Ready in just 20 minutes, this vegan som tam is an incredibly simple, yet wholly delicious Thai salad made from crunchy vegetables, dressed with a fresh and zingy hot, sour, salty, sweet sauce.
The taste explosion that is som tam (som = sour, tam = pounded) is usually made with shredded green papaya, and often accompanies sticky rice and laab (which is actually a Lao dish). This version, however, was taught to me by my dear friend, Aye (owner of Anchan in Chiang Mai), is made with green mangoes (ma muang), and is popular throughout Northern Thailand.
Prior to Aye's cooking lesson, many were the times I'd tried to eat som tam in Thailand but without fail, it was always far too spicy for me to be able to eat more than a couple of mouthfuls. Even when I'd ask for it to be phet farang (foreigner spicy, i.e. fit for chilli wimps like me)! I was so pleased when Aye taught me how to make it myself!
Ingredients for vegan som tam ma muang
- Dressing: garlic, bird's eye chilli, lime juice, all-purpose soy sauce (or tamari if gluten-free), palm sugar, vegan fish sauce
- Salad: unripe mango, red onion, tomato, carrot, cabbage, red pepper, bean sprouts
- Toppings: spring onions, crushed peanuts
As can see, like most Thai dishes, this som tam is made from very simple ingredients, and what you actually put into the salad is inherently customisable.
If you don't want to use unripe mango, use green apples (e.g. Granny Smith). Or indeed, sour papaya! As long as you have a good balance of crunchy, sweet, and sour, you can customise this as you see fit.
If you want to add more chilli to this som tam then feel free to do so. Even after all these years, I'm still building my tolerance, which means I don't make this dish anywhere near as hot as Thais do. Even so, this is still a good deal hotter than I was first able to tolerate when we first moved to Thailand in early 2012.
If you can't find bird's eye chillies, you can use other evil varieties, such as pequins. Or, if you're truly wimpish (hello!), use a regular red chilli instead.
How to make som tam ma muang
Traditionally, som tam, as its name suggests, is made in a large clay mortar, called a kruk, with all of the ingredients pounded together. If you want to make it like this, it's very simple...
- Pound the garlic, and chilli together for a couple of minutes, until they become a paste.
- Leaving the garlic and chilli paste in the mortar, add your cabbage, and gently break up the fibres with the pestle.
- Add the rest of the dressing ingredients and the peanuts, plus the rest of the vegetables, and continue to gently pound, while moving the salad around the mortar to ensure everything receives its fair share of the dressing and garlic. Do this for five minutes or so.
- Pile the som tam onto a couple of plates, drizzle over any dressing left in the mortar, add a little bit of coriander leaf (cilantro), and tuck in.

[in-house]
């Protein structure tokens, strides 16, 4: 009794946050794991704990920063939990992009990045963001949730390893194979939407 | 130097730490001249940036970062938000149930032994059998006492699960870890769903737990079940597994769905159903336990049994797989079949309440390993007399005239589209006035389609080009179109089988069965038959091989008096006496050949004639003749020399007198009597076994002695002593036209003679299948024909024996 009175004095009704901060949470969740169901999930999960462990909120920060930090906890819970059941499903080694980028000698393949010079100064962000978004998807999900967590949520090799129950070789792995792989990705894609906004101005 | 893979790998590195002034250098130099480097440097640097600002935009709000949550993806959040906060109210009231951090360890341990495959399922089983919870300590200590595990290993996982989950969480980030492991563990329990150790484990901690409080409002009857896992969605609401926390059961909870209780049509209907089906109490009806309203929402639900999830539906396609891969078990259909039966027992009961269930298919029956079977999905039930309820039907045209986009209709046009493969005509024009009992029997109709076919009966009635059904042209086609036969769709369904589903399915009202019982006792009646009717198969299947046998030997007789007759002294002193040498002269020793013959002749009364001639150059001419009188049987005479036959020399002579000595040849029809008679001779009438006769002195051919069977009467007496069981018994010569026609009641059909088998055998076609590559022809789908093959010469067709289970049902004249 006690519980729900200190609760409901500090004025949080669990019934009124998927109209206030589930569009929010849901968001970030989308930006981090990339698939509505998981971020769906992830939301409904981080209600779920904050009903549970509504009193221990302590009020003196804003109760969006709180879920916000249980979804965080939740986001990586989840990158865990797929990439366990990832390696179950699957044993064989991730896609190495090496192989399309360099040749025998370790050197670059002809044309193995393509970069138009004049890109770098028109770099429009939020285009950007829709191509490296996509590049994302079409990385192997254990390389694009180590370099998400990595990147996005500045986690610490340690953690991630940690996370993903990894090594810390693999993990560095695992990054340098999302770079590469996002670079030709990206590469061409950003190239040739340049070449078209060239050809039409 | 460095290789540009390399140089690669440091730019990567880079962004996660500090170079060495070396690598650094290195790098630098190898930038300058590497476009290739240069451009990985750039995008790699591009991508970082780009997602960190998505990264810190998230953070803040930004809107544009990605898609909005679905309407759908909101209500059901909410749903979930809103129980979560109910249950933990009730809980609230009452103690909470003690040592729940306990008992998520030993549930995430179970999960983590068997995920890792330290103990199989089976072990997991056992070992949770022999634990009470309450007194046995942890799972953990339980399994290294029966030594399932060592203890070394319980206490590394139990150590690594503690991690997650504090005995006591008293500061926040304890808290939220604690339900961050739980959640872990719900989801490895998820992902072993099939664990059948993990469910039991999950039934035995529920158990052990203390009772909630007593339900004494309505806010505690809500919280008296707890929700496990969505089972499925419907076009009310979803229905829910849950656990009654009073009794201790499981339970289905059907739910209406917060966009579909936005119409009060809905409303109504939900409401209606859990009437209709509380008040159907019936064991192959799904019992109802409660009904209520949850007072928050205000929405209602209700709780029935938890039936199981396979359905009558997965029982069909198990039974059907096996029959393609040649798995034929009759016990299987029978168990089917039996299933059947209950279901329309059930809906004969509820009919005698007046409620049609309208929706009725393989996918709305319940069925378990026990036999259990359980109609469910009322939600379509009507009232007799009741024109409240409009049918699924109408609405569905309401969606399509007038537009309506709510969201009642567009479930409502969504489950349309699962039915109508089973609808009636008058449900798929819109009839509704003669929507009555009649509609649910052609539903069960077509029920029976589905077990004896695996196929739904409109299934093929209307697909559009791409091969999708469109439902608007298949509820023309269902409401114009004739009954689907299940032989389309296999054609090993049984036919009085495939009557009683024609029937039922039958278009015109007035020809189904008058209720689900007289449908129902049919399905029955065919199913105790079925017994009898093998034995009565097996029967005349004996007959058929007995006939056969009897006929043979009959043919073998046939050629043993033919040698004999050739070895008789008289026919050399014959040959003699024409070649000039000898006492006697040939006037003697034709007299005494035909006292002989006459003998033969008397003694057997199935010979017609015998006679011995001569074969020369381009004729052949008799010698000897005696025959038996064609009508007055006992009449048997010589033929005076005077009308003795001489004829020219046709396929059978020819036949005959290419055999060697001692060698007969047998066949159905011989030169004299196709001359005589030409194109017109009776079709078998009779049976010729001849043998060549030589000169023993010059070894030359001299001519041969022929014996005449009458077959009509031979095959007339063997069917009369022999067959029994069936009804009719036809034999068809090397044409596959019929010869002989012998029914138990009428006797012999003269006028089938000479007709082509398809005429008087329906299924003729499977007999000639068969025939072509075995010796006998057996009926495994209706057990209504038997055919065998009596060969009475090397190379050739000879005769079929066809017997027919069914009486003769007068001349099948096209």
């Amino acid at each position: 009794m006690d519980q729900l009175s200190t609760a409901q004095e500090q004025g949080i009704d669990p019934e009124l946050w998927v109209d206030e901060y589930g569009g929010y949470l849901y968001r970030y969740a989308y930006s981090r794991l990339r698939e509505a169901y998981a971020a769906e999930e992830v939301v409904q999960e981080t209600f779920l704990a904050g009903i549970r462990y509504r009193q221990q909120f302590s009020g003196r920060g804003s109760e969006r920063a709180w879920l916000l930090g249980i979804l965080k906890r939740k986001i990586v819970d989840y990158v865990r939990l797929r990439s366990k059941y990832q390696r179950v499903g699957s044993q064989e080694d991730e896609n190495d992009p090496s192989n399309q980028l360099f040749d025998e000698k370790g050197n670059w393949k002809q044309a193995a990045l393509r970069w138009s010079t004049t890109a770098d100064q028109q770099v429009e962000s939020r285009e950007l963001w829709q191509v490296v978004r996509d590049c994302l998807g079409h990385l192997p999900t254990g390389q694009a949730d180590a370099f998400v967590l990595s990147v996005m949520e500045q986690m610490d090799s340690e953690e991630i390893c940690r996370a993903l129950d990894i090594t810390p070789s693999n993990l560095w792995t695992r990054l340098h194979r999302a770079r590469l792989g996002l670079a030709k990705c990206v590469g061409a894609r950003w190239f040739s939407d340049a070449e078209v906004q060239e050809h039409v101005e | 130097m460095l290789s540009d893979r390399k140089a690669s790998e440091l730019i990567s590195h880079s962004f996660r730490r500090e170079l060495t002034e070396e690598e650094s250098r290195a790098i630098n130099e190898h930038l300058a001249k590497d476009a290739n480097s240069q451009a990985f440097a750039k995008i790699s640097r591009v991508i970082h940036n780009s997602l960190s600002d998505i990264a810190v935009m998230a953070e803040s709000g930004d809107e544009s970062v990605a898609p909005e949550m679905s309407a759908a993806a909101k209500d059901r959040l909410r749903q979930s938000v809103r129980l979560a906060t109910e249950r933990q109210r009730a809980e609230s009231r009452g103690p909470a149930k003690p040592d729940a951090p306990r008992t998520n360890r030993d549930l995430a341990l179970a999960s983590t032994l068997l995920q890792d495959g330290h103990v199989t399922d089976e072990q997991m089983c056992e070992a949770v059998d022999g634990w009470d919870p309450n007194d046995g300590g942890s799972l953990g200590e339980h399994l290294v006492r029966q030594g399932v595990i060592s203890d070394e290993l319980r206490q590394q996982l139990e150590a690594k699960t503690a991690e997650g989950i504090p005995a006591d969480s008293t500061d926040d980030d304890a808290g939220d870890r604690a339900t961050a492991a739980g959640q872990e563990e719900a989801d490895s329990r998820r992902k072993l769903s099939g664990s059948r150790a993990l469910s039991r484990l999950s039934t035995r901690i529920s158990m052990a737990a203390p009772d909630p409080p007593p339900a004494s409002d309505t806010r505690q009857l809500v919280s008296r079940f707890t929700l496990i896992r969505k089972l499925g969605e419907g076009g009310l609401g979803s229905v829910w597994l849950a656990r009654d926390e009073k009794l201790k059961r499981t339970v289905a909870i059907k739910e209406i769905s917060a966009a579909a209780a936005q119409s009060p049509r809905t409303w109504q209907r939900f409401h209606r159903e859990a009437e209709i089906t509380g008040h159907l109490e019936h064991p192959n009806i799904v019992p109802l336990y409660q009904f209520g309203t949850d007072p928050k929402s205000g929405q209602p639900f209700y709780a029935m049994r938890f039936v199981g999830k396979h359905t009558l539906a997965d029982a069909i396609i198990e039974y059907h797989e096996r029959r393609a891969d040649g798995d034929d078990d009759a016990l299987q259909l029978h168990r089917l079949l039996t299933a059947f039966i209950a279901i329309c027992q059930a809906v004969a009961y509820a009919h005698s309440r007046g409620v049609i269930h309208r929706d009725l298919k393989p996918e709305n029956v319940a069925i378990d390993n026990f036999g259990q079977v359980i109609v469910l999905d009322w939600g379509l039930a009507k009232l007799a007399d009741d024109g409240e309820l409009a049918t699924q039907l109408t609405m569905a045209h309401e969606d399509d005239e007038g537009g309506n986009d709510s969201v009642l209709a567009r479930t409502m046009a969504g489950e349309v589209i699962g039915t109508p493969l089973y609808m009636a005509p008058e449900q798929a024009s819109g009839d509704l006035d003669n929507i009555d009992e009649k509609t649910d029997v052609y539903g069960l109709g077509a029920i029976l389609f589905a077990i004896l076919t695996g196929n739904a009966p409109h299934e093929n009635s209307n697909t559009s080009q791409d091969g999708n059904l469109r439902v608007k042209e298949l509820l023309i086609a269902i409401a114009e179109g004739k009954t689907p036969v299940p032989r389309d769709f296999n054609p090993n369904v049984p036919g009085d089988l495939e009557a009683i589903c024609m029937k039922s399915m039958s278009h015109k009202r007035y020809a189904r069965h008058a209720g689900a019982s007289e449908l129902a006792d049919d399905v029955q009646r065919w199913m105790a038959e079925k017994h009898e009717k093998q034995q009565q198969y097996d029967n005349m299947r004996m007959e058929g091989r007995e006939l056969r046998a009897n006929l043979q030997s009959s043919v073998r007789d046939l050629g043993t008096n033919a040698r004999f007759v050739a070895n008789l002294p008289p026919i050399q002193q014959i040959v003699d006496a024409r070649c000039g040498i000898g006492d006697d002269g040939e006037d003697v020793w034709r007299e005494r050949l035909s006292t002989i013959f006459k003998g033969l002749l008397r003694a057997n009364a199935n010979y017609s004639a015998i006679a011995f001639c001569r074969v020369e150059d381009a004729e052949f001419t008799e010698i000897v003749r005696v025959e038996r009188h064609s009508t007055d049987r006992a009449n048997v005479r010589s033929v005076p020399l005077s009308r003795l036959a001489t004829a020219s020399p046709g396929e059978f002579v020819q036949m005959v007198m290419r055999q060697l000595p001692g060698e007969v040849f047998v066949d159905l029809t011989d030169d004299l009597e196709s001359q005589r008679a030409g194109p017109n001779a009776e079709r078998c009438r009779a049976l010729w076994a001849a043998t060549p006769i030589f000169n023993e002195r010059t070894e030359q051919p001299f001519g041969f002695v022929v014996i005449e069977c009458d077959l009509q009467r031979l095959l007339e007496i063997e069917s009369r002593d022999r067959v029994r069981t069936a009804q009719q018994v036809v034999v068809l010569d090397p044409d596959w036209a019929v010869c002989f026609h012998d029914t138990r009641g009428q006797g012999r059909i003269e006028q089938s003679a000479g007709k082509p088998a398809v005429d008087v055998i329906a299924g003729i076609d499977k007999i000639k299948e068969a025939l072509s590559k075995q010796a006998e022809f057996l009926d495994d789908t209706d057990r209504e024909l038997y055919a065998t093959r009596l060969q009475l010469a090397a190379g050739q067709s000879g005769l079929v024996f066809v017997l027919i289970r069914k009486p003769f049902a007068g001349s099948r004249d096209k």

Alternatively, you could just toss all of the salad ingredients and dressing in a large bowl, top, and serve!
Tips for making som tam
- If you can't get - or don't have - coconut palm sugar (sometimes called toddy sugar), you can use jaggery. It's more than an adequate substitute.
- You can use any crunchy vegetable or sour fruit which holds its texture, colour, and shape, and is OK to eat raw; turnip, swede, banana flower, green papaya (of course) - whatever you want.
Check out some other vegan Thai recipes while you're here!
You'll love this vegan som tam ma muang
- laden with colourful veggies
- packed with vitamins
- full of protein and fibre
- good for you
- easy to make
- really, really yummy
Whether you make this using traditional or modern methods or not, and whichever veggies you use, I'm sure that you'll love this som tam ma muang. Gin hai aroi kha!
What's your favourite Thai dish?
Quick Vegan Som Tam Ma Muang (Thai Green Mango Salad)
For the dressing:
For the salad:
- 1 green/unripe mango grated
- 1 medium red onion finely sliced
- 1 large tomato sliced
- 1 large red pepper
- 1 medium carrot grated
- 50 g red cabbage finely chopped
- 50 g green cabbage shredded
- 100 g bean sprouts
- 1 tablespoon crushed peanuts unsalted
- 2-3 large spring onions finely sliced
- coriander leaves torn
- Pound the garlic and chilli together for a couple of minutes, until you have a coarse paste.
- Leaving this paste in the mortar, add your cabbage, and gently break up the fibres with the pestle.
- Add the rest of the dressing ingredients and the peanuts, plus the remainder of the vegetables, and continue to gently pound, while moving the salad around the mortar to ensure everything receives its fair share of the dressing and paste. Do this for five minutes or so.
- Pile the som tam onto a couple of plates, drizzle over any dressing left in the mortar, and top with some spring onion and a little bit of coriander leaf (cilantro).
- Serve immediately.
- Pound the garlic and chilli together to make a paste, place in a small jug or bowl.
- Add the rest of the dressing ingredients, and mix well, until the sugar has dissolved.
- Taste, and adjust if necessary; the flavour cycle needs to be hot, sour, salty, sweet – in that order.
- Put the salad ingredients into a large bowl, and pour over the dressing.
- Toss everything together, so that all the veggies are well-coated.
- Top with spring onions, and coriander leaf.
- Serve immediately.
- 1 cup = US cup = 240 ml
- 1 tablespoon = US/UK = 15 ml
- 1 fl oz = US = 30 ml